When connecting to SQL Server, Dynamics uses ODBC APIs to connect to the database. There is a cost in establishing the connection and logging in the user , hence the AOS uses a connection caching mechanism that allows recycling of connections when not in use. Internally, the AOS keeps track of 3 types of connections which are:

· Regular application connection – All application code use this connection.

· RECID connection – There is a dedicated connection to the SystemSequences table. This is used by the RECID allocator inside the AOS.

· Read Only/SysLastValue connection – This is a shared connection that is used for SysLastValue and read only queries.

Note, that the AOS internally distinguishes between these connection types but externally when looking in the database or in the application it is not possible to differentiate between them easily. In fact if a particular connection is cached and then reused again it might end up being reused as a different type of connection than its original type although there are some restrictions on the types when reusing the connections

The connection cache is implemented as a FIFO queue where the connection is stored while it is not being used. By not being in use I mean that there is no active SQL statement from the AOS to the database backend using that connection. The AOS also keeps track of the state of the connections before putting them in the cache for reuse. If the connection is bad due to connectivity errors to the database or any other errors that would cause errors in the future, then that connection will not be reused and it will deleted which will close the connection to the database.

Now let’s see how to look at some of this information from outside the AOS. There are a variety of ways to look at the active connections in a database server. For our discussion we will consider two alternatives, one using the tools provided by SQL Server and the other from within Ax itself. Let’s first look at the option or using SQL Server. My favorite tool for a quick overview of connections is the “Activity Monitor” tool that is available in the SQL Server Management Studio. This tool can be found under the Management folder in the object explorer. There are lots of columns for each active connection but the Process ID (SPID) is the one of interest to us. When you first start an AOS server you will see 2 SPIDS which have “Microsoft Dynamics Ax” under the Application column. These are the connections which are currently opened by the AOS and they could be either active or an inactive connection in the cache.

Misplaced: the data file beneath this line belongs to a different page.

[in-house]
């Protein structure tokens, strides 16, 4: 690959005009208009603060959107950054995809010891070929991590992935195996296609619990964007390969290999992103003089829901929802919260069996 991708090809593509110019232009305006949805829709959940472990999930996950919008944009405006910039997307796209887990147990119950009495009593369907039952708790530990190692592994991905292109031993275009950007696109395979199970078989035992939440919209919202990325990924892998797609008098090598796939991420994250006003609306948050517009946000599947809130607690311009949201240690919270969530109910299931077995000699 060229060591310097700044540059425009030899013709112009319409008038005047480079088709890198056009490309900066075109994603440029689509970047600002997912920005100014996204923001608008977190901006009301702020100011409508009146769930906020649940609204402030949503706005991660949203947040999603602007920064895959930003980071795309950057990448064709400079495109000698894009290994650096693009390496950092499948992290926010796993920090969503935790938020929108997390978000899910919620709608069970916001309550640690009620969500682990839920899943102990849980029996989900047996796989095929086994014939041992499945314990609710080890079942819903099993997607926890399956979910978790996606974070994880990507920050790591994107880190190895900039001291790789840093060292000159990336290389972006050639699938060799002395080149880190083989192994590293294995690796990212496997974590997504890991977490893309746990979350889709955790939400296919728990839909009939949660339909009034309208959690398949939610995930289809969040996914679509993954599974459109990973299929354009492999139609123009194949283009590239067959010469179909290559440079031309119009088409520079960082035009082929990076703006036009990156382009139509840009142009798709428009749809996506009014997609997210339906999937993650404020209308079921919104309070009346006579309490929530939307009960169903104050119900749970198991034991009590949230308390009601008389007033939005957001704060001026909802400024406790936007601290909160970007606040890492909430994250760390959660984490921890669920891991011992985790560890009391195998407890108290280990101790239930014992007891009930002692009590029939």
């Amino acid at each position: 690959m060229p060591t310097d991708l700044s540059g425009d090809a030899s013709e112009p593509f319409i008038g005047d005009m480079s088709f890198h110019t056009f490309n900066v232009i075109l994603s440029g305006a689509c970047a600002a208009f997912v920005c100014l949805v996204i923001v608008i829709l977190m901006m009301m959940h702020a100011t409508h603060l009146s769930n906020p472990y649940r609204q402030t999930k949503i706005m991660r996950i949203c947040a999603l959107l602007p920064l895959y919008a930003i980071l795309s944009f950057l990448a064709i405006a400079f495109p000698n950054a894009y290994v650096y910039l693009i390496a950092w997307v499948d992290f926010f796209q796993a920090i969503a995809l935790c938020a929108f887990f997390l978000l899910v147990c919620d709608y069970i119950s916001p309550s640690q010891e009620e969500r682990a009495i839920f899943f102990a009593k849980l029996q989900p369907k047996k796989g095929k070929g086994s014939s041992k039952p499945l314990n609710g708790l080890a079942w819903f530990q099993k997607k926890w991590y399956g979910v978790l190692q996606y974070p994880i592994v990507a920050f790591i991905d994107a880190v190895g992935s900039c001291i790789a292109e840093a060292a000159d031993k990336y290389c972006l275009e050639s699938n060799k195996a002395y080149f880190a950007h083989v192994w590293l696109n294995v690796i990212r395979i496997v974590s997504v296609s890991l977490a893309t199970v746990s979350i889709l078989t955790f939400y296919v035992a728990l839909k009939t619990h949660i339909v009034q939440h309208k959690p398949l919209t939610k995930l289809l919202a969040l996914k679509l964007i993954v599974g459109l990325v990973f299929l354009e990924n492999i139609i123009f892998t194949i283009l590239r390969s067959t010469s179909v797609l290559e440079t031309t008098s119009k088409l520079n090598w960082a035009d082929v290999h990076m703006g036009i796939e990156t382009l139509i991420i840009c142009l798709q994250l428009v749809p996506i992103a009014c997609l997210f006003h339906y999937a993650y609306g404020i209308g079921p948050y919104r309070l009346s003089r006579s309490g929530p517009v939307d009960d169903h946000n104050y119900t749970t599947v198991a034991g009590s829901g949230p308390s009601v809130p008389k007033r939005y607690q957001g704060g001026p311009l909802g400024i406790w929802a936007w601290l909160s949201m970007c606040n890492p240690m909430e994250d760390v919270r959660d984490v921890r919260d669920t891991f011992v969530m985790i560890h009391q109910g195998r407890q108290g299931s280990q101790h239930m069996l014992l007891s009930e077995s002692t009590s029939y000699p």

SQL Server 2005

Dynamics Ax sessions in SSMS

SQL Server 2008 R2


From inside Ax, you can see some of the above information using the “Online Users Form”. The Client Sessions tab has a column called SPIDs that shows the connections that are currently active on a particular session. I should make you aware that you don’t get to see the whole picture when using this form. To start with you only see the active connections that are assigned to a session. This explains why sometimes you will not see any value in the SPIDs columns for some of the users. Basically it means that the user does not have any active connection to the database at that instant of time. Another limitation is that the SPID will be populated only if the client where you are viewing the form is connected to the same AOS as the other session. So if you have multiple AOS’ in a cluster you will not see all the active SPIDs in the system by opening a single instance of the online users form. You will have to open the form in separate clients each connected to a different AOS.

Now let’s look at how we can use some of the above information to troubleshoot scenarios where sessions are blocked in the database and how to get rectify the situation. You can again start with the Activity Monitor to look lookup the SPID of the blocked session. The activity monitor also gives you the SPID that it blocking any other SPID and also the DB resource that is causing the contention. You can then use the online users form to determine the owner of the session in AX for the blocked and blocking SPIDs. The form provides an ability to terminate an existing session in Ax. But you have to be careful in terminating the correct session. If you try to terminate the blocked session you will see that the online users form changes the status to “Ending – Blocked”. This state indicates that the AOS tried to terminate the session but it was not successful since this session has some open resources and it cannot be safely terminated. One option to solve this situation is to terminate the session that is blocking the other session(s). If the termination is successful, the database connection is closed and this will free up the DB resources for the blocked session(s).

In the online users form when you try to terminate a session sometimes you might see the status change to “Ending – Waiting for AOS”. This happens when you terminate a session that is not in the same AOS as the client that sent the terminate request. In this case the request is placed to the other AOS and it monitors for terminated session in the background and will it terminate it eventually when it processes the request.

In addition to the above techniques there are alternate techniques to troubleshoot blocking in the SQL Server database. You can query the database provided Dynamics Management Views (DMVs) to get more details on the resources that are being consumed or blocked.

I hope you found the above information useful and interesting. Let us know if you would like more information in related areas on how the AOS works and options to manage it. We would also like to hear any suggestions for improvements in any of the areas covered in this topic.